Yemima Mizrachi speaks

YEMIMA MIZRACHI SPEAKS by Rabbanit Yemima Mizrachi, adapted by Shiffy Friedman
Artscroll Mesorah Publications, 2016

I have long admired Rabbanit Yemima Mizrachi. She teaches Torah with passion and she shares and develops insights that speak directly to her audience. Her Torah is not theoretical, not pilpul. Instead, it is Torat Chessed, a Torah that is deeply connected to life, home and family.

As Rabbanit Mizrachi explains, the Torah that she shares is ‘Torat Imecha – the Torah of Women’, and in her Introduction to ‘Yemima Mizrachi Speaks’, she notes – basing herself on the writings of the Aish Kodesh (the Piacenza Rebbe) – that in contrast to Torat Avicha which represents a connection to Torah rooted in duty, Torat Imecha expresses a connection to Torah rooted in love. And as she continues, this is so very needed today:

“Do you think that all of the children who’ve left the Torah did so because the Torah was too small, because the Internet and the secular world are bigger? No. They left because they felt too small…. This is the reason, dear women, that the ultimate tefillah of a mother is vezakeini legadeil. Please, Hashem, we beg at the Shabbos candles, give me the capacity to make them feel big, to uproot the disease of this generation, this feeling of littleness, so they can feel worthy of observing the Holy Torah.”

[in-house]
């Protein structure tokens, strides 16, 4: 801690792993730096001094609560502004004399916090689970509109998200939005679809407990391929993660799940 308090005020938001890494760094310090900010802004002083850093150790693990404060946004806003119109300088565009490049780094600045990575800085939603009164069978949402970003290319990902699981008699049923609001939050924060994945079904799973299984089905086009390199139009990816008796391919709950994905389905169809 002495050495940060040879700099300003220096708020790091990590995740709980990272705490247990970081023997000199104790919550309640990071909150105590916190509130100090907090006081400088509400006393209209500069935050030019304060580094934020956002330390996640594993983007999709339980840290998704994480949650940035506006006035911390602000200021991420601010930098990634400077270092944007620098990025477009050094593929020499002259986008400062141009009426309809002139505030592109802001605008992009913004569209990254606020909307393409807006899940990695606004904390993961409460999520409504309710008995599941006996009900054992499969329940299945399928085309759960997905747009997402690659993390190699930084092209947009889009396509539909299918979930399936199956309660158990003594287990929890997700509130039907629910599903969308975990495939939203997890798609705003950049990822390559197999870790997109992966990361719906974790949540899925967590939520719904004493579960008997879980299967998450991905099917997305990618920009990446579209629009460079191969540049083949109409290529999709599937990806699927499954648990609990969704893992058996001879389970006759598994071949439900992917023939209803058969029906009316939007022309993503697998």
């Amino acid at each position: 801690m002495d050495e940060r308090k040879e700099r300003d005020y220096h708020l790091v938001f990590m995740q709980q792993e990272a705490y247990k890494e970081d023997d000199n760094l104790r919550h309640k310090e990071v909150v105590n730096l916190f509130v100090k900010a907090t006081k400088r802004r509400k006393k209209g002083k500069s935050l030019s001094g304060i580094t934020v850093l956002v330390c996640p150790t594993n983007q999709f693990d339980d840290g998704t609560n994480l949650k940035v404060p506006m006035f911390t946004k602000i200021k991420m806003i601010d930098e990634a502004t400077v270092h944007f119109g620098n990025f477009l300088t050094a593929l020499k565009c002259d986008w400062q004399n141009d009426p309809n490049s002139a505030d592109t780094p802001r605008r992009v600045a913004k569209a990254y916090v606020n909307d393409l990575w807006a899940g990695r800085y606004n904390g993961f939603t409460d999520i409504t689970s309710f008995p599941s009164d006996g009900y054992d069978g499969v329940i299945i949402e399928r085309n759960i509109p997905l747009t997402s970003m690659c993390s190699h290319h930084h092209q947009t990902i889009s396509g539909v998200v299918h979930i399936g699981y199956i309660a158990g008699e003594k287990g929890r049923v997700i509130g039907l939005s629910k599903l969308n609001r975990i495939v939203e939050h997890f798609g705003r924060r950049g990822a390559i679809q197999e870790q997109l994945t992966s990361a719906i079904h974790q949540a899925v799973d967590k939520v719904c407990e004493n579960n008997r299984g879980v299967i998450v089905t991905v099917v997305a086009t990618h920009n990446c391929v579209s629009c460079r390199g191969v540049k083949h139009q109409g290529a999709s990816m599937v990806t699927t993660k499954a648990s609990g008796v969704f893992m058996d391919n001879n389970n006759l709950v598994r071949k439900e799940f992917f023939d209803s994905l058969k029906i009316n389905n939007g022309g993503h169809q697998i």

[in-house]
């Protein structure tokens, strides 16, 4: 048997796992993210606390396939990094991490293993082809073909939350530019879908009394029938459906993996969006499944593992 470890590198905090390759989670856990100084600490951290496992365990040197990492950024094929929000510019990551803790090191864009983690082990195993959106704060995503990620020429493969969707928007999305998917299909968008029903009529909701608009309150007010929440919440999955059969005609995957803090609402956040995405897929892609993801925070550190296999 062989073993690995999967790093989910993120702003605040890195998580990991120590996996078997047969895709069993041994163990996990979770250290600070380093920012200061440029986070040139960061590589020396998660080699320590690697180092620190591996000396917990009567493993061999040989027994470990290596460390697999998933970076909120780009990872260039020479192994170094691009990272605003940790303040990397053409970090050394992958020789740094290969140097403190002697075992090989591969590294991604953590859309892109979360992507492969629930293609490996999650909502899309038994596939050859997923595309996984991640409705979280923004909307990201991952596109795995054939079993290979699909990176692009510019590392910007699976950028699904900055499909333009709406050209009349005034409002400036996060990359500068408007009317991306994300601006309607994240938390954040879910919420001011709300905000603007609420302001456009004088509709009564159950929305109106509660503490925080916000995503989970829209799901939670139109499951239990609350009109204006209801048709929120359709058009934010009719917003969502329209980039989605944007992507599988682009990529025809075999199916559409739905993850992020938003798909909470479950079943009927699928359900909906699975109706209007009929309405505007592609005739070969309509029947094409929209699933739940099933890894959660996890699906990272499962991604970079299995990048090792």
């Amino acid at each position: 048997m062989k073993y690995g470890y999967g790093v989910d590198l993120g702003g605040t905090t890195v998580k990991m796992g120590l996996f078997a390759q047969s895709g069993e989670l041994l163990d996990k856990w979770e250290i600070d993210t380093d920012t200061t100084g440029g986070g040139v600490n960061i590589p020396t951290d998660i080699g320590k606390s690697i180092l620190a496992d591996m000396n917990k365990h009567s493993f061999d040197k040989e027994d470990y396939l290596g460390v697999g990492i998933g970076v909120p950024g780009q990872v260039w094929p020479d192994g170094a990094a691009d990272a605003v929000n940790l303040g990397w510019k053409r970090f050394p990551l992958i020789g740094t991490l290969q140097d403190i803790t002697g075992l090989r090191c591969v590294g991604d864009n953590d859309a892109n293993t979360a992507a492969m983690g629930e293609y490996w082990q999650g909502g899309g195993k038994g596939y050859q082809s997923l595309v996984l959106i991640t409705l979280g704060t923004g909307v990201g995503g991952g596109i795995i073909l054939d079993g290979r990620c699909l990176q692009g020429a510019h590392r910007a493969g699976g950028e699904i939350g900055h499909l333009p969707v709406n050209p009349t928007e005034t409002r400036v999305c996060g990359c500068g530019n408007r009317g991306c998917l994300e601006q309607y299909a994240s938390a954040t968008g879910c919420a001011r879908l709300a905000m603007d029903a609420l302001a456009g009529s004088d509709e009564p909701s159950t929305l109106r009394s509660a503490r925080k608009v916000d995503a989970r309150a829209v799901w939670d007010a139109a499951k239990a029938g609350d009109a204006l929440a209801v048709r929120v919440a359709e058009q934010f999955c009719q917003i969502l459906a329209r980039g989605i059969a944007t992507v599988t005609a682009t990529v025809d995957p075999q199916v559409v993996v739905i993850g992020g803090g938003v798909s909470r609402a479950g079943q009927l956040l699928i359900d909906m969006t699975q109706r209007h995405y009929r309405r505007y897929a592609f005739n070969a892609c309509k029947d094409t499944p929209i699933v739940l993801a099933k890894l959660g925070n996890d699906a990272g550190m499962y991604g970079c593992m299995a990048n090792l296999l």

In Yemima Mizrachi Speaks you will find a collection of Rabbanit Mizrachi’s thoughts on the parsha, and in each of the 54 essays the reader is introduced to thought-provoking ideas that emerge from the parsha and that can be applied to their lives.

For example, with reference to Parshat Beshalach which describes how Miriam led the women in song after the crossing of the Reed Sea, Rabbanit Mizrachi observes how ‘a house in which the woman doesn’t sing in joy doesn’t have the capacity to draw salvation’ and then proceeds to explain how we should respond to challenges and frustrations, basing her ideas on the story of the Jewish people’s journey in the wilderness.

Whether or not you agree with all of Rabbanit Mizrachi’s parenting suggestions, this book is stimulating and unlike all other English-language books on the parsha and Shiffy Friedman should be congratulated for her wonderful work in adapting Rabbanit Mizrachi’s ideas to suit the English-language reader.

This is most certainly a book aimed at women, but it also most certainly contains wise and rich Torah ideas that can be enjoyed by all. I hope you enjoy it too!